Departmental facilities include a large animal-care facility, cold rooms, darkrooms, fluorescent and light microscopes, environmental chambers, a greenhouse, and an assortment of computers with Internet access. The department also utilizes space in field stations in the Cuyahoga Valley National Park and in Belize. Most CC faculty are located in the new Research and Education Building of the Lerner Research Institute, with its state-of-the-art facilities, including a vivarium and core facilities for biotechnology, transgenic mice, flow cytometry, microscopy, protein sequencing, and hybridoma work.
Graduates are employed in research, teaching, and administrative positions in private industry, hospitals, governmental agencies, environmental action groups, and colleges and universities in the Cleveland area, throughout the United States and abroad. The graduate program also attracts established teachers, research scientists, and management and staff in diverse businesses with a biological, environmental, or biomedical focus. The graduate program is open to full-time and part-time students as well as to non-degree students who are preparing themselves for entry into degree programs or are seeking to keep abreast of new developments in their fields of interest.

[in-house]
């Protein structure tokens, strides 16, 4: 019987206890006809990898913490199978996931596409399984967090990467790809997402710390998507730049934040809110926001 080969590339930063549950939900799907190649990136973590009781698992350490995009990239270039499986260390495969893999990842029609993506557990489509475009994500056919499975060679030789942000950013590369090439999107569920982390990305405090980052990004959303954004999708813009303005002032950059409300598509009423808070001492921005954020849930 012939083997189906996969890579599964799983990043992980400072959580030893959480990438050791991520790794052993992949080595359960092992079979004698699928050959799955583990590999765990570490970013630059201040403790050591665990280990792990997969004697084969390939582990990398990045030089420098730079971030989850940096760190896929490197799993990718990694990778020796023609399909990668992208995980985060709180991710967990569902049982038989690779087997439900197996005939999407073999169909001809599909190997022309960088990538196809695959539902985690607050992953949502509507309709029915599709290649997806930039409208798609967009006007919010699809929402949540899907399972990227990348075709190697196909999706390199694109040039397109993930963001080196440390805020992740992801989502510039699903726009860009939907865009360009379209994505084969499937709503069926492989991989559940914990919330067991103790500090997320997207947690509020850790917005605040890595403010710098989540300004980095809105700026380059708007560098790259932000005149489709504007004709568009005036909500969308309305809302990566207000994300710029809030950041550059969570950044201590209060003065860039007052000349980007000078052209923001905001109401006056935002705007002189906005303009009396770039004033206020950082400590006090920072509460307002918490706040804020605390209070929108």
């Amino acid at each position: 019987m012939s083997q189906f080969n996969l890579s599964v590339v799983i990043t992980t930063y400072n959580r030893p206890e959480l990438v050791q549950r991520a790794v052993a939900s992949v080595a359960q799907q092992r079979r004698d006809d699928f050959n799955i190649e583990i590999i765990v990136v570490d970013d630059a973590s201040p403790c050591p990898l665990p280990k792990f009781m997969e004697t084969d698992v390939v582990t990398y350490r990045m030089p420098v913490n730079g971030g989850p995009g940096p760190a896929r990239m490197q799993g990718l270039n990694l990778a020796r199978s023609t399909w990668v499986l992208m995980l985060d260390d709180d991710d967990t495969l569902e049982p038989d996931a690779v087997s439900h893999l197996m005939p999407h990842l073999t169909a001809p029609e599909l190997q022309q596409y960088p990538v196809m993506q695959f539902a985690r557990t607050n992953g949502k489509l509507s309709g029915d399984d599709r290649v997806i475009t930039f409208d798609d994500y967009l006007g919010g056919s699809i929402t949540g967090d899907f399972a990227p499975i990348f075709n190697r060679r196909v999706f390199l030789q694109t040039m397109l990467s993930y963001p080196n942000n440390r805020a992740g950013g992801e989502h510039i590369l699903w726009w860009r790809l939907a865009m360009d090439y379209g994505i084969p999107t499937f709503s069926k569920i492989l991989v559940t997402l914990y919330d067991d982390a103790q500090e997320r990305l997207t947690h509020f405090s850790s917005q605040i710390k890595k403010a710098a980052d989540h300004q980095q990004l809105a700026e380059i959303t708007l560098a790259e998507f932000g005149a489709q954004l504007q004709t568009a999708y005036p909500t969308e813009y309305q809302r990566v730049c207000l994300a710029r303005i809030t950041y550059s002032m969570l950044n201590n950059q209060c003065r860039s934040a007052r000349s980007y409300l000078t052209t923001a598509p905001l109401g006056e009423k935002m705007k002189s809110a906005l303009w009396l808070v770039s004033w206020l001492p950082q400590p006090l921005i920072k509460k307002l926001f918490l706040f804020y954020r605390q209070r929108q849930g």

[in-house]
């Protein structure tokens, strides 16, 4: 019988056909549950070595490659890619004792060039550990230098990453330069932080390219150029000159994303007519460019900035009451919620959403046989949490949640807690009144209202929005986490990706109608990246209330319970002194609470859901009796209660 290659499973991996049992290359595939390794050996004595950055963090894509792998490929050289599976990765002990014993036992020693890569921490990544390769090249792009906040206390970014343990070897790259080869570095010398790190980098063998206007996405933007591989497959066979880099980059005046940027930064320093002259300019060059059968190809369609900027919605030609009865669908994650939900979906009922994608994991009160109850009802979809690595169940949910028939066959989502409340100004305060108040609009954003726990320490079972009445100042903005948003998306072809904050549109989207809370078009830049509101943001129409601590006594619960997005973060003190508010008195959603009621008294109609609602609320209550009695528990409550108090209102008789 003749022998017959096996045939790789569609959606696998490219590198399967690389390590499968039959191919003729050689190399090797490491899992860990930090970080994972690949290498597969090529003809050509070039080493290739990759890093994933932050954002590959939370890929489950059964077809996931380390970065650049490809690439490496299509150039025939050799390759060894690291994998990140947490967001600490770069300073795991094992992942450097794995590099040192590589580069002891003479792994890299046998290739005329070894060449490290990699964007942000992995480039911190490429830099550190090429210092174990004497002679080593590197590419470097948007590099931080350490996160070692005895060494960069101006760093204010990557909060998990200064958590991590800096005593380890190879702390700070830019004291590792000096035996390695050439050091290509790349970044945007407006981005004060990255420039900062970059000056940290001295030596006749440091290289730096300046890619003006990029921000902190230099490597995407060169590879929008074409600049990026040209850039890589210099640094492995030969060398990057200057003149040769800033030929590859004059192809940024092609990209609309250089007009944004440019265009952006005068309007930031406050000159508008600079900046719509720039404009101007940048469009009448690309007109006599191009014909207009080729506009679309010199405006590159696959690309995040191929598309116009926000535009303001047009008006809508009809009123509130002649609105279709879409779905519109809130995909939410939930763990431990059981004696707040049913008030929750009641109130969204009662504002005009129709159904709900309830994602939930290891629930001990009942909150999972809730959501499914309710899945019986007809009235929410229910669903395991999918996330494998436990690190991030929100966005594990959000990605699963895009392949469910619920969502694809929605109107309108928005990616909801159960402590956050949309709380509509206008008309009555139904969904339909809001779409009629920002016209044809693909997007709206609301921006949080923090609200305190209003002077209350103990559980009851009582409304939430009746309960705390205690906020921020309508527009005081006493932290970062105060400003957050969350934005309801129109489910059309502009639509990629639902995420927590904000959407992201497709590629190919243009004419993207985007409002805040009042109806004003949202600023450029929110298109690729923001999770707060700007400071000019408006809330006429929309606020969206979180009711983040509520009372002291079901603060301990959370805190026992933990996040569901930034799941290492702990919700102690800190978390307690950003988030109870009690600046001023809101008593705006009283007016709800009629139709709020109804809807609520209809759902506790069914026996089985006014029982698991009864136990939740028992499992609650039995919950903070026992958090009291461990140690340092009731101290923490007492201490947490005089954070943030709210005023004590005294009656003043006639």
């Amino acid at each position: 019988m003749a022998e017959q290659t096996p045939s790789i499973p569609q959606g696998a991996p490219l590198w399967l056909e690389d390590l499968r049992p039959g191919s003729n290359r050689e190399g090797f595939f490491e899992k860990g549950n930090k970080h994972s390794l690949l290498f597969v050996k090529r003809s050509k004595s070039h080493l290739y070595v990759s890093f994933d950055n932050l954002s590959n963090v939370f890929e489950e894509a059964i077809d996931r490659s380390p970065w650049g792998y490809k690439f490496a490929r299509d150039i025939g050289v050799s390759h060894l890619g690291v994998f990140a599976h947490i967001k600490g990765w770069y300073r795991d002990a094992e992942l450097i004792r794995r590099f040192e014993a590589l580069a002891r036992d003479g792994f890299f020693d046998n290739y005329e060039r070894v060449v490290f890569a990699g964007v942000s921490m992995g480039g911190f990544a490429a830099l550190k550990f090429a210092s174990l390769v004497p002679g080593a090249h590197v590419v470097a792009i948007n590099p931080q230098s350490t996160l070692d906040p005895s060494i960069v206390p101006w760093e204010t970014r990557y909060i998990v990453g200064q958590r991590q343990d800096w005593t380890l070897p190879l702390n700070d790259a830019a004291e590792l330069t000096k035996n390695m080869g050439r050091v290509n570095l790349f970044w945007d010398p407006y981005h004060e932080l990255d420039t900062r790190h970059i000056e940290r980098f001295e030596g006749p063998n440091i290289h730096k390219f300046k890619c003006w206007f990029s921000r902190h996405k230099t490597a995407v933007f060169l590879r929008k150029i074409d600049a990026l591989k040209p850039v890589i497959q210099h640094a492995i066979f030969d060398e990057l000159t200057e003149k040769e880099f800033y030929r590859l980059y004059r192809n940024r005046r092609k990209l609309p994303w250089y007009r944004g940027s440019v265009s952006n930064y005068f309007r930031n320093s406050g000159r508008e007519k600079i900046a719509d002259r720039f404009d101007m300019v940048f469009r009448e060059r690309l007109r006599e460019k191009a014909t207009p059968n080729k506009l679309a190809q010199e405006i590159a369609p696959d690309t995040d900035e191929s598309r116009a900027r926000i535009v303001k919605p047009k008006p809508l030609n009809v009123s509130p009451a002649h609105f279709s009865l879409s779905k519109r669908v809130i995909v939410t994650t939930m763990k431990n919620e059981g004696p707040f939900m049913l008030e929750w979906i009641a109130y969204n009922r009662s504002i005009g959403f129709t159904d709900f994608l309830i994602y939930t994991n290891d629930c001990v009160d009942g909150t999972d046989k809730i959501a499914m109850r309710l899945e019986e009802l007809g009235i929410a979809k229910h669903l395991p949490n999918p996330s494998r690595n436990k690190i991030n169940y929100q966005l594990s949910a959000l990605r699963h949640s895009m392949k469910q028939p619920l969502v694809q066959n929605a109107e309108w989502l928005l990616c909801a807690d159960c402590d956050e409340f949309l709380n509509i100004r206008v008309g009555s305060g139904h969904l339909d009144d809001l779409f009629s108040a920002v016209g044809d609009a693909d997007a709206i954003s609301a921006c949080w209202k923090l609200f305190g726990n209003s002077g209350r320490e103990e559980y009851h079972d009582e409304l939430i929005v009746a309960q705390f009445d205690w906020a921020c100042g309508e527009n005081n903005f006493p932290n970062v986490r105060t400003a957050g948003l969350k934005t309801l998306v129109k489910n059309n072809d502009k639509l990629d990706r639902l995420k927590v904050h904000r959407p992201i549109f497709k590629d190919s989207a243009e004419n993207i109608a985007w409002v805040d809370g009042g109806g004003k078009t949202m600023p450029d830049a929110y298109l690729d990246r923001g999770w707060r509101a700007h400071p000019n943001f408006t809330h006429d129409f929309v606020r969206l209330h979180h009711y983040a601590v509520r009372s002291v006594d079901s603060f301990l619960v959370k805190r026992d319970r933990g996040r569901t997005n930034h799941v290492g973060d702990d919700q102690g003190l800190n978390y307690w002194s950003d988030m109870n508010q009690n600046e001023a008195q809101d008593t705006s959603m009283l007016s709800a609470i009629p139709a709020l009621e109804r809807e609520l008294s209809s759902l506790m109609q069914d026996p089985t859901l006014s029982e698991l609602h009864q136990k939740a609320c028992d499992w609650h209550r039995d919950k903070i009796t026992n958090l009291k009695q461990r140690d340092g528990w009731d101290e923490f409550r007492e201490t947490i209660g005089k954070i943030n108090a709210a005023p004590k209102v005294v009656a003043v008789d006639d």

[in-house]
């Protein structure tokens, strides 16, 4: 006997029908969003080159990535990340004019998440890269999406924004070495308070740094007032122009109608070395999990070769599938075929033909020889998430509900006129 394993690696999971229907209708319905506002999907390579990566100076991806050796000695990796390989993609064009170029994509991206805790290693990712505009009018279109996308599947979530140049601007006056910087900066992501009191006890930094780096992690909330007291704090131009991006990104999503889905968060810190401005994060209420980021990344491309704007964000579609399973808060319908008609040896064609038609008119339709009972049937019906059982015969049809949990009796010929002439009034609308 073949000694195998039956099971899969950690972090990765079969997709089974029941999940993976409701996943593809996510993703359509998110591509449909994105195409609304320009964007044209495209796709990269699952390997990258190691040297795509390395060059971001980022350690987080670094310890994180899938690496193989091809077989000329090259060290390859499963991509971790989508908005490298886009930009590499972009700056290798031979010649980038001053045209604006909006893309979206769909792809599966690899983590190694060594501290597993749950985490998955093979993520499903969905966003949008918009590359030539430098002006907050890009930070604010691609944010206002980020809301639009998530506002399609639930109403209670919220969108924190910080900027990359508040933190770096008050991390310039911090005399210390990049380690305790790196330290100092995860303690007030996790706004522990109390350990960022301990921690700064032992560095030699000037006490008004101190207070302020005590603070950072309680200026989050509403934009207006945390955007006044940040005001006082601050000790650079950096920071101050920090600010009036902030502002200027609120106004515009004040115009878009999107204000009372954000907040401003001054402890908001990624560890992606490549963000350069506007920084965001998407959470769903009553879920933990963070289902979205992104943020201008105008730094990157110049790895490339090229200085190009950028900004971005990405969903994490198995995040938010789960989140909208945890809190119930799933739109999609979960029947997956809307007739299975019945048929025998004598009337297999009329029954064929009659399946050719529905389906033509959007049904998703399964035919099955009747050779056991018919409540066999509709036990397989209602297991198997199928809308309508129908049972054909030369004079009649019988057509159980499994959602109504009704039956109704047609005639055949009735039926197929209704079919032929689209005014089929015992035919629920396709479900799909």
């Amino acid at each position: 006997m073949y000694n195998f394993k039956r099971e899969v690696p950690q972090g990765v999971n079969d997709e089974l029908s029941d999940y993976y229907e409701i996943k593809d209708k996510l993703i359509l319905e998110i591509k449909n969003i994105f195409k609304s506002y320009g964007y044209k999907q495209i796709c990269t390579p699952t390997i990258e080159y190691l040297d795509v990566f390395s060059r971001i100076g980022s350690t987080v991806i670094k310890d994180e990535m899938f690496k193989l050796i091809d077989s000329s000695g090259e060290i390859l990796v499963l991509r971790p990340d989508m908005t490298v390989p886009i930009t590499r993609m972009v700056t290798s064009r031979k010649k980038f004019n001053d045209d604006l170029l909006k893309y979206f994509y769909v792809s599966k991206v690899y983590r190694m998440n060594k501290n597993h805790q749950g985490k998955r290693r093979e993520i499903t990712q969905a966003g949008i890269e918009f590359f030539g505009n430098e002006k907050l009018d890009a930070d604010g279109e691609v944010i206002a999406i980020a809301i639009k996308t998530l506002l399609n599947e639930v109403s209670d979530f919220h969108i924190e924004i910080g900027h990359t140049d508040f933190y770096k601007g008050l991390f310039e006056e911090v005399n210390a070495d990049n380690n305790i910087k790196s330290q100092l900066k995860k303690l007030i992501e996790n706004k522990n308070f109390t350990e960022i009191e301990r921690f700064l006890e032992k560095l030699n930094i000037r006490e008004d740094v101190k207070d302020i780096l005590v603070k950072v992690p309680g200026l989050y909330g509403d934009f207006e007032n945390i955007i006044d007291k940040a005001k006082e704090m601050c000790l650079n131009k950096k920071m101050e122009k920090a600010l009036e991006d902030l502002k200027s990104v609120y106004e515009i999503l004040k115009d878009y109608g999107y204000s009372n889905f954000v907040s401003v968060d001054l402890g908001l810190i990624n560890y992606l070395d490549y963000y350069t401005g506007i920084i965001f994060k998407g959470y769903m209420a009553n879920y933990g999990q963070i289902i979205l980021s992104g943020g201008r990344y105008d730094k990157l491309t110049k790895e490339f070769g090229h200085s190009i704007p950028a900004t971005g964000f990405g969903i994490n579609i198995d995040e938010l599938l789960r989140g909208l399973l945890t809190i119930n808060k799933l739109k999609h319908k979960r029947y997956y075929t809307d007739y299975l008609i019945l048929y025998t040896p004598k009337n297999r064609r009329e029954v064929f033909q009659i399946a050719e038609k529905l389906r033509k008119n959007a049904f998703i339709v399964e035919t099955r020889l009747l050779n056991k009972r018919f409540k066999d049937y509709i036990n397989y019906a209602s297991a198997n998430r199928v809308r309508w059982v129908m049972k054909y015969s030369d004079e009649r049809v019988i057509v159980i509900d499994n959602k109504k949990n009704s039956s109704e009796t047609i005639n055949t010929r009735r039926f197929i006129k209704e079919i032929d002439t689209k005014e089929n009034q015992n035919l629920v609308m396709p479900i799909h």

Applicants to the Ph.D. program in Regulatory Biology should meet the minimum requirements established by the College of Graduate Studies and the Ph.D. program faculty:
- Undergraduate grade point average of 3.3 or higher; master’s grade point average or combined undergraduate-master’s grade point average of 3.5 or higher.
- Graduate Record Exam (GRE) scores at the 50th percentile or better in each category.
- Two letters of recommendation.
- Statement of purpose, which includes the applicant’s research interests.
- International students and students whose degrees were awarded outside the US (permanent residents) must submit scores from the TOEFL, IELTS, or MLT; a TOEFL speaking score of 25 or better is required for the awarding of a teaching assistantship.
Domestic students are encouraged to apply at least one to two months prior to the start of the semester. International students should apply at least three to four months before the start of the semester to allow for the processing of the visa application. See the academic calendar. Teaching assistantship awards are made on a competitive basis after the admission process is complete.